Browsing School of Medicine by Author "Olsen, Olav Richard"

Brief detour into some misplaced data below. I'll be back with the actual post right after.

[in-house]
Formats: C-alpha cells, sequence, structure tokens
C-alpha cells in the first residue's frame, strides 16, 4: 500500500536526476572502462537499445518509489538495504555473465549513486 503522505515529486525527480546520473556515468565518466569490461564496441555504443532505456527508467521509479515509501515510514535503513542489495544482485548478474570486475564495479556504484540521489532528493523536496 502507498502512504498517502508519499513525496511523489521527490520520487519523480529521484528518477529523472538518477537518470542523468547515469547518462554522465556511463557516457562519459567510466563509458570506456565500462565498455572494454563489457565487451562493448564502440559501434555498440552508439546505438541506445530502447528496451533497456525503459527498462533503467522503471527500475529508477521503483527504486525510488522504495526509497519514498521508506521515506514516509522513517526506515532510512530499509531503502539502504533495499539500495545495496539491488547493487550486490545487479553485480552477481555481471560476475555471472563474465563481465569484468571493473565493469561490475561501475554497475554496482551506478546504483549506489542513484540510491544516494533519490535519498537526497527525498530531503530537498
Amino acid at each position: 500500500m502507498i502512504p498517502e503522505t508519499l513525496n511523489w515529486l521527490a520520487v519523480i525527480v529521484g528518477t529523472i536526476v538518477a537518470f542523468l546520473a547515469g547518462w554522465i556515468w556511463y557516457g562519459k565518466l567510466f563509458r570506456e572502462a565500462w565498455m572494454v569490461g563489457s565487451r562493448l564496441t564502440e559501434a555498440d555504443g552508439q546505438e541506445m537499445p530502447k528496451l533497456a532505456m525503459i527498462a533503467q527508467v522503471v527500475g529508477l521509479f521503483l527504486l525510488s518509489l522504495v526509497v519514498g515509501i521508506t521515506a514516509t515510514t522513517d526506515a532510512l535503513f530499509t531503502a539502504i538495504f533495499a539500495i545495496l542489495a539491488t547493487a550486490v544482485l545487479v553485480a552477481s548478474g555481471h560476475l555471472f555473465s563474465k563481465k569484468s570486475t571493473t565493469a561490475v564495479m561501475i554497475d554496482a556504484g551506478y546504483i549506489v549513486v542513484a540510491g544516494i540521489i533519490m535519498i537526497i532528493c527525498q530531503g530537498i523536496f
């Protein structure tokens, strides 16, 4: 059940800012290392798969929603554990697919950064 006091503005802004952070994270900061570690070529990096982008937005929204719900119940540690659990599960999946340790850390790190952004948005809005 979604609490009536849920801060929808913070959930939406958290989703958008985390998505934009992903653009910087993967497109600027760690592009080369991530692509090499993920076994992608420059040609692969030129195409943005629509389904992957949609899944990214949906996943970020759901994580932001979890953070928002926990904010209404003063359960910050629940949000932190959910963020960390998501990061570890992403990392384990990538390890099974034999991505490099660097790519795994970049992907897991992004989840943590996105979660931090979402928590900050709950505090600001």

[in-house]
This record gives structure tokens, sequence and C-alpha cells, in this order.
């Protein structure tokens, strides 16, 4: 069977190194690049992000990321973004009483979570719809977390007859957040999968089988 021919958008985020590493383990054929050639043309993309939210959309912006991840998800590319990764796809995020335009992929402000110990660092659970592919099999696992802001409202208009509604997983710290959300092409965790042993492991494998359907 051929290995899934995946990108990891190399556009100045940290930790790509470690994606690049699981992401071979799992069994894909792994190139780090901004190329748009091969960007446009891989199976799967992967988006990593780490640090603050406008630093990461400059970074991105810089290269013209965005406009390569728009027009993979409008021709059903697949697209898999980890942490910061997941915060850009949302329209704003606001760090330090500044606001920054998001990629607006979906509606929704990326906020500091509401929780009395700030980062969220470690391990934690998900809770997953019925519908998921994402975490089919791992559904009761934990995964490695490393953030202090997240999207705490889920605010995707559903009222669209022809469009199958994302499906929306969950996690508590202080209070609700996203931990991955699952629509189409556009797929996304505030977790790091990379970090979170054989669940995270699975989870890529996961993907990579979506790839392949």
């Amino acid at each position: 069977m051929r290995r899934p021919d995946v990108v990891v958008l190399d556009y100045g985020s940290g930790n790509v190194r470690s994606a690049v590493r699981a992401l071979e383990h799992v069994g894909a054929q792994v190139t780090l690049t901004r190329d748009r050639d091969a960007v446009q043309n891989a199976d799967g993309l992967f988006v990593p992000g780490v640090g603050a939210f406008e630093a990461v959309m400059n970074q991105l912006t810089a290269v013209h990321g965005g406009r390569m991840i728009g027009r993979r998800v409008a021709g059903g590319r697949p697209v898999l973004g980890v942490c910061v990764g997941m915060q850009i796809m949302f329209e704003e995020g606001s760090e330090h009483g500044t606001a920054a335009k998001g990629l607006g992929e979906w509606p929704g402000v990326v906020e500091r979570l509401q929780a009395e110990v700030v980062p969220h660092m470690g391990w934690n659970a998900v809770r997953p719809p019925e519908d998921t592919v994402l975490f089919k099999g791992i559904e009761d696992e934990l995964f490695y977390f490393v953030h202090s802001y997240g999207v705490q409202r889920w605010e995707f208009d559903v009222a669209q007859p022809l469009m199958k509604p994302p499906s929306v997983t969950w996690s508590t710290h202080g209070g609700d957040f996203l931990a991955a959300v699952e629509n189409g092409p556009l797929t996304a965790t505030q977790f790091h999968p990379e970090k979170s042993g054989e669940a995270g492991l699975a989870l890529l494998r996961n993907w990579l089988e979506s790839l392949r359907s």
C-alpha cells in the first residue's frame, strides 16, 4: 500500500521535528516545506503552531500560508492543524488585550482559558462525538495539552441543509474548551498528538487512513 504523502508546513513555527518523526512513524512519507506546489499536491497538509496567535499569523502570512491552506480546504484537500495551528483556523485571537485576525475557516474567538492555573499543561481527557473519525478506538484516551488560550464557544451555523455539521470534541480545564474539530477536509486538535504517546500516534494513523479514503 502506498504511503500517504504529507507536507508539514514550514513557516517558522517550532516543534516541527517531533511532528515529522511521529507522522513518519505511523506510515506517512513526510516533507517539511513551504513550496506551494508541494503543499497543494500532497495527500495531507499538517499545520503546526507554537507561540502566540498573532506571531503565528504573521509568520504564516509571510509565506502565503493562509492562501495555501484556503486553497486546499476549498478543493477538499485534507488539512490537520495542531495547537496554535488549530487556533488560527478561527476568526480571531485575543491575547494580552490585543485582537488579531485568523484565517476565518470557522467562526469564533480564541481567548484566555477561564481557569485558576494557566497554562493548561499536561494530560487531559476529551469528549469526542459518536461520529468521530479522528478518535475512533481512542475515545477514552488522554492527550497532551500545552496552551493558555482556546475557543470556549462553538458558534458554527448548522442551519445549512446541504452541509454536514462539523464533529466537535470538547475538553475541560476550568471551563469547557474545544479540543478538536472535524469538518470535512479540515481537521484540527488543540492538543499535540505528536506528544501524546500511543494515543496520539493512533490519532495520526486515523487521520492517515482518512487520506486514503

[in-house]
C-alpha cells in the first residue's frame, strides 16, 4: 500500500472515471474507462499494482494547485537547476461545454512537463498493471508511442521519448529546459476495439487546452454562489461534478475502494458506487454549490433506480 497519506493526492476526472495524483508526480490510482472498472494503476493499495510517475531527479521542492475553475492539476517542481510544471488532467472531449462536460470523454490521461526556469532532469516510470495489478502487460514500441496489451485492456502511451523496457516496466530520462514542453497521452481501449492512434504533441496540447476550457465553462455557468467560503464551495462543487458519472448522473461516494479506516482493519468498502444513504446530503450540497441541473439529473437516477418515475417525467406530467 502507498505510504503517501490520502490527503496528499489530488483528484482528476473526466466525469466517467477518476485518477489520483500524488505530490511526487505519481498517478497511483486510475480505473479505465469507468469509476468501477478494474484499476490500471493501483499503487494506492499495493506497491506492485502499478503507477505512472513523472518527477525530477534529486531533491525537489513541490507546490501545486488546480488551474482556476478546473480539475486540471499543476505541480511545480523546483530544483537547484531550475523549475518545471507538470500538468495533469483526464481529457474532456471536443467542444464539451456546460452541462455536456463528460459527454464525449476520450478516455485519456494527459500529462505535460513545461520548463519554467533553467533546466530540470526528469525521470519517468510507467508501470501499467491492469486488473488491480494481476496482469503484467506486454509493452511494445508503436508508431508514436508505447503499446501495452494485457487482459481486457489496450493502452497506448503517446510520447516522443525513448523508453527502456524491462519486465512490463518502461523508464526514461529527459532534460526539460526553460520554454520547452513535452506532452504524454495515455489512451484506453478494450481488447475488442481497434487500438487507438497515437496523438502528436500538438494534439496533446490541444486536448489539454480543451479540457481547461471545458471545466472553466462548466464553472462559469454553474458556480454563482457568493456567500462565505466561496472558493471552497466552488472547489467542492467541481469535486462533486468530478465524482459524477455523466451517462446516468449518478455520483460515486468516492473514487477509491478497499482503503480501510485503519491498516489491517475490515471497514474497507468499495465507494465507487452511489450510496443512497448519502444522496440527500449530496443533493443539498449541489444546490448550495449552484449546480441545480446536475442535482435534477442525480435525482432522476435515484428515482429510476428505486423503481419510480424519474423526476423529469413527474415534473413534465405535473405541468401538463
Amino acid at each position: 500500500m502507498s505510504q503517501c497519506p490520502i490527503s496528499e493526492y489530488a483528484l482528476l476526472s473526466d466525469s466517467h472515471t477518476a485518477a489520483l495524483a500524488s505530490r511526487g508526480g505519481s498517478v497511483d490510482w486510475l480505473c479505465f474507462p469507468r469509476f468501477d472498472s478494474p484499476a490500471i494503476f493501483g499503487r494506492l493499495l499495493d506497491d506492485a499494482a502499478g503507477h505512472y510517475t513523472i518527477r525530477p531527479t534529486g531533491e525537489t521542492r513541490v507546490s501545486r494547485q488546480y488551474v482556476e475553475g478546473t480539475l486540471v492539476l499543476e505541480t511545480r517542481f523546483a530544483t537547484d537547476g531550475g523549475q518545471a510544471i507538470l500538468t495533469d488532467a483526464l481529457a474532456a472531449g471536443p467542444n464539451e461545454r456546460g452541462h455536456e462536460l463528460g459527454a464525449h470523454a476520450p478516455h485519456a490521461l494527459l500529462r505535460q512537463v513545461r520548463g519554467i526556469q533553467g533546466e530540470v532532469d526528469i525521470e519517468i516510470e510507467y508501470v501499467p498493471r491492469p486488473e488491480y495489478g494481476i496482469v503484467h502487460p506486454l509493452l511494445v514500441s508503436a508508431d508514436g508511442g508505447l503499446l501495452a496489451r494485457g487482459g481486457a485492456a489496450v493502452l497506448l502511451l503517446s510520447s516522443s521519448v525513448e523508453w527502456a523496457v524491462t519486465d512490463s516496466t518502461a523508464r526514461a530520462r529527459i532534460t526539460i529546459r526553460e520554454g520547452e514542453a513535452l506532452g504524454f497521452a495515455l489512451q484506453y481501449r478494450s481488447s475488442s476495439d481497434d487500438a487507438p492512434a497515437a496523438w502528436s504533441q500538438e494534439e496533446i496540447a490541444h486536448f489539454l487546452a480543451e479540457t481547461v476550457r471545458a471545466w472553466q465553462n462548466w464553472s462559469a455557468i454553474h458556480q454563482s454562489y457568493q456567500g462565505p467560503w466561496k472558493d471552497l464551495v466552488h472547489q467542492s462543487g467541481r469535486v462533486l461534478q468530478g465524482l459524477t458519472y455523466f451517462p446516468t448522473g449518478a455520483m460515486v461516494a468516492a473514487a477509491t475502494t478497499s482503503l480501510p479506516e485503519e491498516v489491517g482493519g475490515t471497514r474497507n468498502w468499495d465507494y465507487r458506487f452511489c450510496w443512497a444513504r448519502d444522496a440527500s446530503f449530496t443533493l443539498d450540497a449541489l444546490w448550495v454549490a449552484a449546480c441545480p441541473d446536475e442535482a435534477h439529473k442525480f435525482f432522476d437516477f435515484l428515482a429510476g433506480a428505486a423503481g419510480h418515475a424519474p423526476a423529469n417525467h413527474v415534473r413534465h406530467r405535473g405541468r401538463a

Identification and characterization of PDZ proteins that differentially coordinate basolateral membrane expression of a CCD inwardly rectifying potassium channel, Kir 2.3Olsen, Olav Richard; Welling, Paul A. (2001)The polarized expression of disparate transport proteins on two distinct membrane domains is an essential prerequisite for the vectorial transport of water, solutes and ions across epithelia. The renal cortical collecting duct, the site of potassium secretion in the kidney, provides a salient example. In these cells, the asymmetric expression of weakly inward rectifying potassium channels on the apical membrane and strongly rectifying potassium channel on the basolateral membrane increases the fidelity of the secretory process, ensuring that potassium preferentially exits the cell across the apical membrane into the lumen of the tubule in concert with the demands of potassium homeostasis (Giebisch, 1998). The identification of a plausible gene candidate, Kir 2.3, for the basolateral potassium channel (Welling, 1997) provided the impetus to elucidate the basis for polarized membrane targeting of a native channel (Le Maout et al., 1997). The basolateral membrane sorting determinant of Kir 2.3 is comprised of a unique arrangement of trafficking motifs, containing juxtaposing biosynthetic targeting and PDZ-based signals (Le Maout et al., 2001). In the present study, the mechanism by which the PDZ interactions coordinate the basolateral membrane expression of Kir 2.3 was elucidated. In contrast to apical missorting of Kir 2.3 channels lacking the basolateral sorting domain (Le Maout et al., 2001), deletion of the downstream PDZ binding domain causes channels to accumulate in an endosomal compartment. To identify PDZ proteins that functionally interact with the Kir 2.3 sorting signal, the yeast two-hybrid interaction system was employed. Two PDZ proteins that differentially regulate sorting of Kir 2.3 were identified. Consistent with a retention mechanism, one of these PDZ proteins, hLin-7b, couples Kir 2.3 to a multimeric scaffolding complex at the basolateral membrane in epithelial cells. The second PDZ protein, MOPP, has unique structural properties, allowing it to function as a natural dominant-negative PDZ protein. MOPP competes with hLin-7b for interaction with Kir 2.3, thereby regulating basolateral membrane expression of the channel. In conclusion, we propose that basolateral membrane expression of Kir 2.3 is coordinated by the sequential use of different sorting machinery in a multi-step basolateral sorting program.